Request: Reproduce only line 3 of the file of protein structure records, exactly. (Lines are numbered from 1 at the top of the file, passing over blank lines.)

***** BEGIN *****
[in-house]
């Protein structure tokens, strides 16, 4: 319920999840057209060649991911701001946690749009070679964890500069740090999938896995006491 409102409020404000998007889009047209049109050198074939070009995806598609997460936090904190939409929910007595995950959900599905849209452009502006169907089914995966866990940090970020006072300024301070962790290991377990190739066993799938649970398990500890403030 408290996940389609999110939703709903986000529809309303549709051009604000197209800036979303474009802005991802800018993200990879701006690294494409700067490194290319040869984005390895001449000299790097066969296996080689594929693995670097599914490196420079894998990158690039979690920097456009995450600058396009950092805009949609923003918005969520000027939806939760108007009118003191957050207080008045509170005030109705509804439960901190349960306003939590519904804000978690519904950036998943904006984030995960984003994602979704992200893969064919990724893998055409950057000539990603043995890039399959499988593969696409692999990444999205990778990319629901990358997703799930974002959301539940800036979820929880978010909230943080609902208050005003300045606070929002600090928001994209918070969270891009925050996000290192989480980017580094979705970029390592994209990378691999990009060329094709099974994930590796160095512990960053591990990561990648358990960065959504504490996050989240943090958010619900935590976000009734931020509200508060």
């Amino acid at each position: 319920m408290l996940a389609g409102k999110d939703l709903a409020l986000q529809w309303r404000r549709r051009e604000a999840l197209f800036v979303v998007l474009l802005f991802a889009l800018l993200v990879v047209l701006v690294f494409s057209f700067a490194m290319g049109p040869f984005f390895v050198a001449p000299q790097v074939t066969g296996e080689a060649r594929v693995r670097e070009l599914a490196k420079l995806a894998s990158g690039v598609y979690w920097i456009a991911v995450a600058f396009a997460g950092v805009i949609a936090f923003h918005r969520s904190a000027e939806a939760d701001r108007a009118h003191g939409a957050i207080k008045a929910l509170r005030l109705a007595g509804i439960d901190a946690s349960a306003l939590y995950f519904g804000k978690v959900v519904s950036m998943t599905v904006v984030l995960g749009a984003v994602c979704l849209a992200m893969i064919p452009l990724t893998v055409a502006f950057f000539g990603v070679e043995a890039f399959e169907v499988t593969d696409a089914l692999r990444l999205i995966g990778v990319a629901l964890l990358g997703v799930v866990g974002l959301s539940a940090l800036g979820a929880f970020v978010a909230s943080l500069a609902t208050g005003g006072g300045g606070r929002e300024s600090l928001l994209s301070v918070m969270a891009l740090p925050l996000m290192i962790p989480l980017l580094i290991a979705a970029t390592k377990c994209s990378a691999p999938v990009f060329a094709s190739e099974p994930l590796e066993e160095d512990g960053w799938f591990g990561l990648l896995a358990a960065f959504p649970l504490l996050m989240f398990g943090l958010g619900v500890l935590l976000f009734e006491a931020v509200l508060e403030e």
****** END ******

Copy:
């Amino acid at each position: 319920m408290l996940a389609g409102k999110d939703l709903a409020l986000q529809w309303r404000r549709r051009e604000a999840l197209f800036v979303v998007l474009l802005f991802a889009l800018l993200v990879v047209l701006v690294f494409s057209f700067a490194m290319g049109p040869f984005f390895v050198a001449p000299q790097v074939t066969g296996e080689a060649r594929v693995r670097e070009l599914a490196k420079l995806a894998s990158g690039v598609y979690w920097i456009a991911v995450a600058f396009a997460g950092v805009i949609a936090f923003h918005r969520s904190a000027e939806a939760d701001r108007a009118h003191g939409a957050i207080k008045a929910l509170r005030l109705a007595g509804i439960d901190a946690s349960a306003l939590y995950f519904g804000k978690v959900v519904s950036m998943t599905v904006v984030l995960g749009a984003v994602c979704l849209a992200m893969i064919p452009l990724t893998v055409a502006f950057f000539g990603v070679e043995a890039f399959e169907v499988t593969d696409a089914l692999r990444l999205i995966g990778v990319a629901l964890l990358g997703v799930v866990g974002l959301s539940a940090l800036g979820a929880f970020v978010a909230s943080l500069a609902t208050g005003g006072g300045g606070r929002e300024s600090l928001l994209s301070v918070m969270a891009l740090p925050l996000m290192i962790p989480l980017l580094i290991a979705a970029t390592k377990c994209s990378a691999p999938v990009f060329a094709s190739e099974p994930l590796e066993e160095d512990g960053w799938f591990g990561l990648l896995a358990a960065f959504p649970l504490l996050m989240f398990g943090l958010g619900v500890l935590l976000f009734e006491a931020v509200l508060e403030e």